Hey, look out the window. Surprise! Here comes the rain again. I've had that Eurythmic's song running through my head all day yesterday (...talk to me...like lovers dooooo.) At least it replaced that stupid hippo song. Scratch that, stupid hippo song just came back.
Well, this last spell of rain is proving why this is the rusty coast of Canada. We're in the last stretch of days before we break a record for the most consecutive days of rain. Go rain go!
So, according to the Grand Poobah of Weatherametrics of Canadaland, you could actually count the number of hours of sunlight that we've had since Dec. 19, 2005 on your fingers, even if you had one stuck up your nose.
So Rusty Coasters (or is that Coasterinias, or maybe it's Coasterites, how about Coasterese?) have to find ways to combat the soggy winter blahs. Some try light therapy, some run off to somewhere else where it doesn't feel like the sky is a leaky faucet and others just bitch and moan and count the number of hours of sunlight on their snot-covered fingers.
I like to embrace the fact that there is a season where I can listen to old Eurythmics songs and new Radiohead songs and lots and lots Chet Baker in between and read a bushel of Dylan Thomas' poetry and re-read the LOTR for the 50th time and knit a sweat factory full of sweaters and scarves and other cozies and drink pots and pots of tea and be glad that I don't have to wash the car for months. As Neil Young sings it, be the rain. Yes, my darlings, sometimes it's fun just to drown in clichés.
Speaking of knitting, I just picked up a skein of the most gorgeous mohair yarn. The yarn is made by Fleece Artist and is from their HandMaiden line. Fleece Artist is based in Halifax and make the most delicious hand-dyed yarns. They are my favorite yarn producer and are quite affordable. I picked up the Baby Kid (http://www.fleeceartist.com/yarn_babykid.html) in Blue Lagoon. Some of it is going into a short scarf I'm making for my my sister. The rest I think I'm going to fashion into a shawl of rain.
Last night we got to do some research and development with our backcountry oven. We had some friends over for dinner and I had made a couple of homemade pizzas. Just when I was about to pop them into the oven, I realized that the oven wasn't working. So out comes the backcountry oven. A backcountry oven is basically a non-stick pan with a lid that has a built-in thermometer for baking stuff on camping trips. There's a 'pot cozy' that fits over the whole thing that helps keep the heat in. The whole thing sits ontop of your camping stove. Ours is made by Backpacker's Pantry.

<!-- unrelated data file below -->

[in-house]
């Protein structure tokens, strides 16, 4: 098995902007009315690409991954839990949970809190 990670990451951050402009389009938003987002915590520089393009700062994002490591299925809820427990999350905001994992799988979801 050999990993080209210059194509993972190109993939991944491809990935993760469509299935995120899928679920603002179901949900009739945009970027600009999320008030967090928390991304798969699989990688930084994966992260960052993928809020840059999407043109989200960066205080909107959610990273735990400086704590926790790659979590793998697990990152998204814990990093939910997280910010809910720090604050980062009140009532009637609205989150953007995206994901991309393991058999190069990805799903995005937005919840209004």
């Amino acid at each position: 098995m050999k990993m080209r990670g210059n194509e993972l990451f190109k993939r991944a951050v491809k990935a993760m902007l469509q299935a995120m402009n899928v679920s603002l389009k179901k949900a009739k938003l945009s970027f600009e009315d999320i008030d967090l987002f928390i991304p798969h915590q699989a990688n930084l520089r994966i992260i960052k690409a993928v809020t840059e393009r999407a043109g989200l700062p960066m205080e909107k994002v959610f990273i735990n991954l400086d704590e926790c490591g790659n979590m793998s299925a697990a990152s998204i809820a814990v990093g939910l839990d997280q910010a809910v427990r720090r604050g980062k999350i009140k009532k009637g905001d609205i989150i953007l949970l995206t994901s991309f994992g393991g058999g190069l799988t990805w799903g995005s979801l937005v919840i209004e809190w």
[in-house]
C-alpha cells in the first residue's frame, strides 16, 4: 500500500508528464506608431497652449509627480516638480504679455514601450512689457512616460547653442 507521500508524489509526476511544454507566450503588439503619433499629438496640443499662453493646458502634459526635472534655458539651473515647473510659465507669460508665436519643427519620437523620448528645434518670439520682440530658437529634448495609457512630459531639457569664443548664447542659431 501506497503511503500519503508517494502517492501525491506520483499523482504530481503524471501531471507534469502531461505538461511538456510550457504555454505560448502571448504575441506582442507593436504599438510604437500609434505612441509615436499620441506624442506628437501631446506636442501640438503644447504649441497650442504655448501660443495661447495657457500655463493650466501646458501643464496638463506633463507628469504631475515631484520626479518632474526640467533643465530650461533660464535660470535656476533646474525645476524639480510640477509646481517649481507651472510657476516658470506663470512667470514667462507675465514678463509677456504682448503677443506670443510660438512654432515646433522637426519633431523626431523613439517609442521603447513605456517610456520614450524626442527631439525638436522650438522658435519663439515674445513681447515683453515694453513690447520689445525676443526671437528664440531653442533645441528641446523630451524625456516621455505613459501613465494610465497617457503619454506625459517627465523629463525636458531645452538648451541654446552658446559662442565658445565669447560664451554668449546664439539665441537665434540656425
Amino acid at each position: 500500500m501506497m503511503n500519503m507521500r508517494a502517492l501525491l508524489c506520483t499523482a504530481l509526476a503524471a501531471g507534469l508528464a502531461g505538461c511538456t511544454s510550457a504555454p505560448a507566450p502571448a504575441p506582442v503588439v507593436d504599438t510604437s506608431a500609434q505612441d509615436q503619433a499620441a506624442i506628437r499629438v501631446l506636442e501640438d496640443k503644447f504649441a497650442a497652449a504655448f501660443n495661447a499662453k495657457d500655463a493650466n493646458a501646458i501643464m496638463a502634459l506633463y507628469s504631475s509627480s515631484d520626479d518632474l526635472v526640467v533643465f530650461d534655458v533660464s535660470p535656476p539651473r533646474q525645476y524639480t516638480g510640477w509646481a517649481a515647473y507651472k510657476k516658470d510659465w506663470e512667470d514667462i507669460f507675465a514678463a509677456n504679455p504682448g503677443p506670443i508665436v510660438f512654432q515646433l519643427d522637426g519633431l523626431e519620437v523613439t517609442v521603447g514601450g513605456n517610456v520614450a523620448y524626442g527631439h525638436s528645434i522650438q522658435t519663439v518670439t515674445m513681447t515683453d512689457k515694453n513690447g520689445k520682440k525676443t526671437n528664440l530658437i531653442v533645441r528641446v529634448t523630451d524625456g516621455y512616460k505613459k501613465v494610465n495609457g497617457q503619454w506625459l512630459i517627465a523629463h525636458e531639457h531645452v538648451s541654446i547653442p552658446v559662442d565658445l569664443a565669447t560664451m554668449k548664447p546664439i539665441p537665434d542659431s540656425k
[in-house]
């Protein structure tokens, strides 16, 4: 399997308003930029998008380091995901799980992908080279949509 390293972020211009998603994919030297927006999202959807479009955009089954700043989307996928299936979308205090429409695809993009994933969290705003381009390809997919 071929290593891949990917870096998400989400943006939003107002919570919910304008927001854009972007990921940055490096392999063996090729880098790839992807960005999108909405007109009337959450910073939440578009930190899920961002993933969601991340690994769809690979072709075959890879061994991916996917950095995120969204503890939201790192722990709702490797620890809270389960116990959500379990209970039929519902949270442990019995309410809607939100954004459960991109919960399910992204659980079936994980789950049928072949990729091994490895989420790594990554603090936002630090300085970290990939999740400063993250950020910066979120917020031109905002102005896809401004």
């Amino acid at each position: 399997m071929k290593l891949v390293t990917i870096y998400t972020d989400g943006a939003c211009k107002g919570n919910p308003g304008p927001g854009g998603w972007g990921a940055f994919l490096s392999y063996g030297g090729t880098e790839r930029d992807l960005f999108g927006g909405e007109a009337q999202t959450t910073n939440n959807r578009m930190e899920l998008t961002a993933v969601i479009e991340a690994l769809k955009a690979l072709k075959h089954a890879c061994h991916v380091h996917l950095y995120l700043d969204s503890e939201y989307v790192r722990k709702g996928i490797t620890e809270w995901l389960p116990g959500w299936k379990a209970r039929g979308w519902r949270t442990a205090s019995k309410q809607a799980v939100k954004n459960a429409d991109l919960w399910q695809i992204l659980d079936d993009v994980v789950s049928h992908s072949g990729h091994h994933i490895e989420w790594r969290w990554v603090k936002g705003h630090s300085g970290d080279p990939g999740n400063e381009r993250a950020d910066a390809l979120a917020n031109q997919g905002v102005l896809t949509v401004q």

So we heated it up, popped in the pizza, had another glass of red wine and chatted. We were drinking Cono Sur's organic Cab Sav which was had a nice earthiness to it. Luckily, I had also made a pot of chorizo sausage and black bean soup, so I wasn't too worried about not having anything for dinner.
Since the backcountry oven works best when the temp hovers around 350F and I usually bake pizza at around 500F, I was curious to see how the temp difference would affect the end product. Obviously, it would take longer but would it affect the taste and texture of the pizza? Hmmm, enquiring bellies wanted to know.
Halfway through the baking, the kitchen oven decided to work again and so I popped the second pizza into that at 500F for 12 mins. I was excited to be able to do a taste comparison of the two pizzas (I know, I'm such a geek).
Well, the pizza baked in the kitchen oven turned out great. I had made a whole wheat pizza dough and topped it with pesto, artichoke hearts, olives, cooked chorizo sausages, sun-dried tomatoes, peppers and mozzarella cheese. The crust was perfect with a nice crunch and a tender inside and the cheese was nicely golden.
The backcountry oven pizza turned out pretty good too with only a few minor issues. One was that it took a bit longer, about 30 mins. to bake. We didn't have the stove fully pumped and weren't exactly keeping close watch on the fuel output. We also had it cooking outside on the porch where the winds were probably pulling a bit of heat away.
Obviously, you can only make one pizza at a time. There's enough pizza to feed 2 bellies for dinner (or one very hungry belly.) So if you have more bellies, you either have to make more pizza or supplement it with a hearty soup.
Another thing is that the crust didn't really get crusty. It was baked fine and was soft and tender but there was no crunch to the crust. Maybe we should have let it baked for another 10 mins but my belly was grumbling. Also, the cheese didn't get golden but I didn't expect for it to. Since all the toppings just needed to get warmed through, they worked well.
In the past I have found that wetter ingredients (fresh tomatoes and other veggies) and a too thin of a sauce don't fair well in a backcountry oven pizza. The moisture pools ontop of the pizza. I'd suggest using a basil or parsley pesto or a tapenade instead of tomato sauce and stick with toppings that don't need cooking so they won't release much moisture. That said, if I was on a kayaking trip or car camping, this pizza would be a pretty deluxe way to end the day.
That's it for now. I'm off to be the rain.